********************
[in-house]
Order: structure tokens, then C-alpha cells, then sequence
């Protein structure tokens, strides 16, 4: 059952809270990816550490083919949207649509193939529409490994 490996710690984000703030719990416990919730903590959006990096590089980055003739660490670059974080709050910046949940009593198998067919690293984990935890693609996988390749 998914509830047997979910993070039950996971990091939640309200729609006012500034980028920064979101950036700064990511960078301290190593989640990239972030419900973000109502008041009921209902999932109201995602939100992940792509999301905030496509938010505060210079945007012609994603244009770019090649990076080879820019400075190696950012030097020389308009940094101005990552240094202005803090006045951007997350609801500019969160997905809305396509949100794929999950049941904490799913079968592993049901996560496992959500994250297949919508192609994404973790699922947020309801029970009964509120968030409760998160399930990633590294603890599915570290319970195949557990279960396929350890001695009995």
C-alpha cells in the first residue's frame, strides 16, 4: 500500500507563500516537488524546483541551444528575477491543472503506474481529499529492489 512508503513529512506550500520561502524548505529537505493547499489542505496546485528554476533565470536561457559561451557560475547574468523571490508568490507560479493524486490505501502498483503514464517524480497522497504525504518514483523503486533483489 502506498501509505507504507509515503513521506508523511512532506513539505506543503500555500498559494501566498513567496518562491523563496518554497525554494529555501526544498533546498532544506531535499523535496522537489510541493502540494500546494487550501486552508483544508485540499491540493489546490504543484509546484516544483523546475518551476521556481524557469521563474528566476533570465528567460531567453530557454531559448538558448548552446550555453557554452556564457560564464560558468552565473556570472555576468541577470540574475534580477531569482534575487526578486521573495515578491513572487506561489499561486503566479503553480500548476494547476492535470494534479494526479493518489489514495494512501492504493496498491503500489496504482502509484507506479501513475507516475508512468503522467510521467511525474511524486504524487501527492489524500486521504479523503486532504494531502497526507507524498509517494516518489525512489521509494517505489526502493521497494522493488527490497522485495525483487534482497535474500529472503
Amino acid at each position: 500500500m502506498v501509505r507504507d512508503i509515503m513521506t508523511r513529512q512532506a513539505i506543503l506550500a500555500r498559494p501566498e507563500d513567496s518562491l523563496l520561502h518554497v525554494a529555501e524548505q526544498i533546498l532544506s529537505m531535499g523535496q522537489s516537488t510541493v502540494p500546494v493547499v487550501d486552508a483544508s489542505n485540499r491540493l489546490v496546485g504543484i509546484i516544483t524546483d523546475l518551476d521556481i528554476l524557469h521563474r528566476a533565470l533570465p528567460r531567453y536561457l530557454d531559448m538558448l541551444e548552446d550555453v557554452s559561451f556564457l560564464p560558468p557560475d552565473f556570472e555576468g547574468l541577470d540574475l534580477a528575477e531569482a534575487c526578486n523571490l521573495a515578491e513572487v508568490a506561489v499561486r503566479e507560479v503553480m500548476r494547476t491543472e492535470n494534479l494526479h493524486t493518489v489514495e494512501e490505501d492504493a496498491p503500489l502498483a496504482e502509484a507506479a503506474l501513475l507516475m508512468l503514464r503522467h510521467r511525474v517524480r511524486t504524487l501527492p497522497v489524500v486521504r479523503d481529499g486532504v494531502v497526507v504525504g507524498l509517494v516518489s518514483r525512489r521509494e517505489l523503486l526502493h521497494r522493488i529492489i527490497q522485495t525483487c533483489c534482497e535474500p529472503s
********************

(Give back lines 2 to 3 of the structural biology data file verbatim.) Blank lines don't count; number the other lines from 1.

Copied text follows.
Order: structure tokens, then C-alpha cells, then sequence
């Protein structure tokens, strides 16, 4: 059952809270990816550490083919949207649509193939529409490994 490996710690984000703030719990416990919730903590959006990096590089980055003739660490670059974080709050910046949940009593198998067919690293984990935890693609996988390749 998914509830047997979910993070039950996971990091939640309200729609006012500034980028920064979101950036700064990511960078301290190593989640990239972030419900973000109502008041009921209902999932109201995602939100992940792509999301905030496509938010505060210079945007012609994603244009770019090649990076080879820019400075190696950012030097020389308009940094101005990552240094202005803090006045951007997350609801500019969160997905809305396509949100794929999950049941904490799913079968592993049901996560496992959500994250297949919508192609994404973790699922947020309801029970009964509120968030409760998160399930990633590294603890599915570290319970195949557990279960396929350890001695009995």